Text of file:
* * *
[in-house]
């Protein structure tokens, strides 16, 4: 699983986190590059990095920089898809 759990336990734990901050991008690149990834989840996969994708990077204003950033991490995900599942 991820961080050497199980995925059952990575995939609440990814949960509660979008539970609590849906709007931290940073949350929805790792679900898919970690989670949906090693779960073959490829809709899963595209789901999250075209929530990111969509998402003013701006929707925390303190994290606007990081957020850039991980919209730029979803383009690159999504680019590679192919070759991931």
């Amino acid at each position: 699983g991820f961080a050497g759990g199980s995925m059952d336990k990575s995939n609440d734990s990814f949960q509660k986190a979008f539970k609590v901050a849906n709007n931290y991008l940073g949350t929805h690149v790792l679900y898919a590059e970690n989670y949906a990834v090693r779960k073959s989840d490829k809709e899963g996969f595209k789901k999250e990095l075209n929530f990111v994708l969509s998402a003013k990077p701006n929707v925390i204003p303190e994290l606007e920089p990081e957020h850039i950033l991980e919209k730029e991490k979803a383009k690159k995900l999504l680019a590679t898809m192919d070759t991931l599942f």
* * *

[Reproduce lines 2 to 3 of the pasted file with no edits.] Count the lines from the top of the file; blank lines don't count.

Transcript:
């Protein structure tokens, strides 16, 4: 699983986190590059990095920089898809 759990336990734990901050991008690149990834989840996969994708990077204003950033991490995900599942 991820961080050497199980995925059952990575995939609440990814949960509660979008539970609590849906709007931290940073949350929805790792679900898919970690989670949906090693779960073959490829809709899963595209789901999250075209929530990111969509998402003013701006929707925390303190994290606007990081957020850039991980919209730029979803383009690159999504680019590679192919070759991931």
């Amino acid at each position: 699983g991820f961080a050497g759990g199980s995925m059952d336990k990575s995939n609440d734990s990814f949960q509660k986190a979008f539970k609590v901050a849906n709007n931290y991008l940073g949350t929805h690149v790792l679900y898919a590059e970690n989670y949906a990834v090693r779960k073959s989840d490829k809709e899963g996969f595209k789901k999250e990095l075209n929530f990111v994708l969509s998402a003013k990077p701006n929707v925390i204003p303190e994290l606007e920089p990081e957020h850039i950033l991980e919209k730029e991490k979803a383009k690159k995900l999504l680019a590679t898809m192919d070759t991931l599942f």